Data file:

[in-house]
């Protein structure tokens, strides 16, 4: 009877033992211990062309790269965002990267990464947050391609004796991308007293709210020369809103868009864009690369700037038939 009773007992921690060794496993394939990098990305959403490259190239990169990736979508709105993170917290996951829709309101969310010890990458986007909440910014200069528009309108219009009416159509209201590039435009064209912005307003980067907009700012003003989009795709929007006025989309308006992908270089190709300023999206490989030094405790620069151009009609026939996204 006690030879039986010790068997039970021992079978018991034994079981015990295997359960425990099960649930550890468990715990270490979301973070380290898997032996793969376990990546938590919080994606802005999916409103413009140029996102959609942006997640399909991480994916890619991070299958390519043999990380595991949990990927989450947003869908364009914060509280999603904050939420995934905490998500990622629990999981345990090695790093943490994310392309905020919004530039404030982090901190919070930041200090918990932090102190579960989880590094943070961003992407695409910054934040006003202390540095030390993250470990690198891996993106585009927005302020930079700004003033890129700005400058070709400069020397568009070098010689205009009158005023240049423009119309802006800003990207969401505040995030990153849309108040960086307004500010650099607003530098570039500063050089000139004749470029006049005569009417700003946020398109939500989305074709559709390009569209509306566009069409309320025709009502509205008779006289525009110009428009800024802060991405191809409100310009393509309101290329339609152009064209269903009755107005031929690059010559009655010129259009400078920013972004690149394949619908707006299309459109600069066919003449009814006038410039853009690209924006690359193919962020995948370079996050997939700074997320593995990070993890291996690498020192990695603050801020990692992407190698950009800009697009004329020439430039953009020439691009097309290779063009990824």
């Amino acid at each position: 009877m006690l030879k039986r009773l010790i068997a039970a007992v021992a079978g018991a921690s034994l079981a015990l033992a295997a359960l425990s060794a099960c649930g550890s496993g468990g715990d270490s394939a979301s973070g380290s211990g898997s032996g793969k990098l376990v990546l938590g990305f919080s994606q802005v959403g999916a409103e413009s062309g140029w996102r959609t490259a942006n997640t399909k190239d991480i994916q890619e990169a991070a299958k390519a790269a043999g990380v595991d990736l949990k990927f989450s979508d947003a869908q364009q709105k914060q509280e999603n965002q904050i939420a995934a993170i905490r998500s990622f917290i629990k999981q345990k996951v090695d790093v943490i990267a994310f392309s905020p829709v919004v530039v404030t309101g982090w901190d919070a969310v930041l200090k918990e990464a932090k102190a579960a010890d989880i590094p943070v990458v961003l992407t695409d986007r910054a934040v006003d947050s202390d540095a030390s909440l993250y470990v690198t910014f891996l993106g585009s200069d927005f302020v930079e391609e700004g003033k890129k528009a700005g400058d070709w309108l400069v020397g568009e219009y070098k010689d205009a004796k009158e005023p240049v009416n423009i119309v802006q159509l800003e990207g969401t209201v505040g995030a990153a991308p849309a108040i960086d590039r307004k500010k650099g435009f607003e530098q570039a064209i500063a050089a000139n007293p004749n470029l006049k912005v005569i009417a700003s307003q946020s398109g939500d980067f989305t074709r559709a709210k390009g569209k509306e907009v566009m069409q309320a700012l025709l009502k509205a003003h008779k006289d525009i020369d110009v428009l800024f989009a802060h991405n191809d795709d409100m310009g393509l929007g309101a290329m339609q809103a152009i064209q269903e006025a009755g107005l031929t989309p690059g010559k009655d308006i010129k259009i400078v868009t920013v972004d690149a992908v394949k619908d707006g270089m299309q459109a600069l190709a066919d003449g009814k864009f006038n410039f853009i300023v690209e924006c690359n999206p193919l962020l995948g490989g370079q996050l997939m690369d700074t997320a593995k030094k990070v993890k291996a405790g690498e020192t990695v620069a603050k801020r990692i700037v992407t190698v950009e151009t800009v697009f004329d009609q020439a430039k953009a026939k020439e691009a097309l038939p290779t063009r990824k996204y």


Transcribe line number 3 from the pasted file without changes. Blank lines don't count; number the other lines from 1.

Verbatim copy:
């Amino acid at each position: 009877m006690l030879k039986r009773l010790i068997a039970a007992v021992a079978g018991a921690s034994l079981a015990l033992a295997a359960l425990s060794a099960c649930g550890s496993g468990g715990d270490s394939a979301s973070g380290s211990g898997s032996g793969k990098l376990v990546l938590g990305f919080s994606q802005v959403g999916a409103e413009s062309g140029w996102r959609t490259a942006n997640t399909k190239d991480i994916q890619e990169a991070a299958k390519a790269a043999g990380v595991d990736l949990k990927f989450s979508d947003a869908q364009q709105k914060q509280e999603n965002q904050i939420a995934a993170i905490r998500s990622f917290i629990k999981q345990k996951v090695d790093v943490i990267a994310f392309s905020p829709v919004v530039v404030t309101g982090w901190d919070a969310v930041l200090k918990e990464a932090k102190a579960a010890d989880i590094p943070v990458v961003l992407t695409d986007r910054a934040v006003d947050s202390d540095a030390s909440l993250y470990v690198t910014f891996l993106g585009s200069d927005f302020v930079e391609e700004g003033k890129k528009a700005g400058d070709w309108l400069v020397g568009e219009y070098k010689d205009a004796k009158e005023p240049v009416n423009i119309v802006q159509l800003e990207g969401t209201v505040g995030a990153a991308p849309a108040i960086d590039r307004k500010k650099g435009f607003e530098q570039a064209i500063a050089a000139n007293p004749n470029l006049k912005v005569i009417a700003s307003q946020s398109g939500d980067f989305t074709r559709a709210k390009g569209k509306e907009v566009m069409q309320a700012l025709l009502k509205a003003h008779k006289d525009i020369d110009v428009l800024f989009a802060h991405n191809d795709d409100m310009g393509l929007g309101a290329m339609q809103a152009i064209q269903e006025a009755g107005l031929t989309p690059g010559k009655d308006i010129k259009i400078v868009t920013v972004d690149a992908v394949k619908d707006g270089m299309q459109a600069l190709a066919d003449g009814k864009f006038n410039f853009i300023v690209e924006c690359n999206p193919l962020l995948g490989g370079q996050l997939m690369d700074t997320a593995k030094k990070v993890k291996a405790g690498e020192t990695v620069a603050k801020r990692i700037v992407t190698v950009e151009t800009v697009f004329d009609q020439a430039k953009a026939k020439e691009a097309l038939p290779t063009r990824k996204y």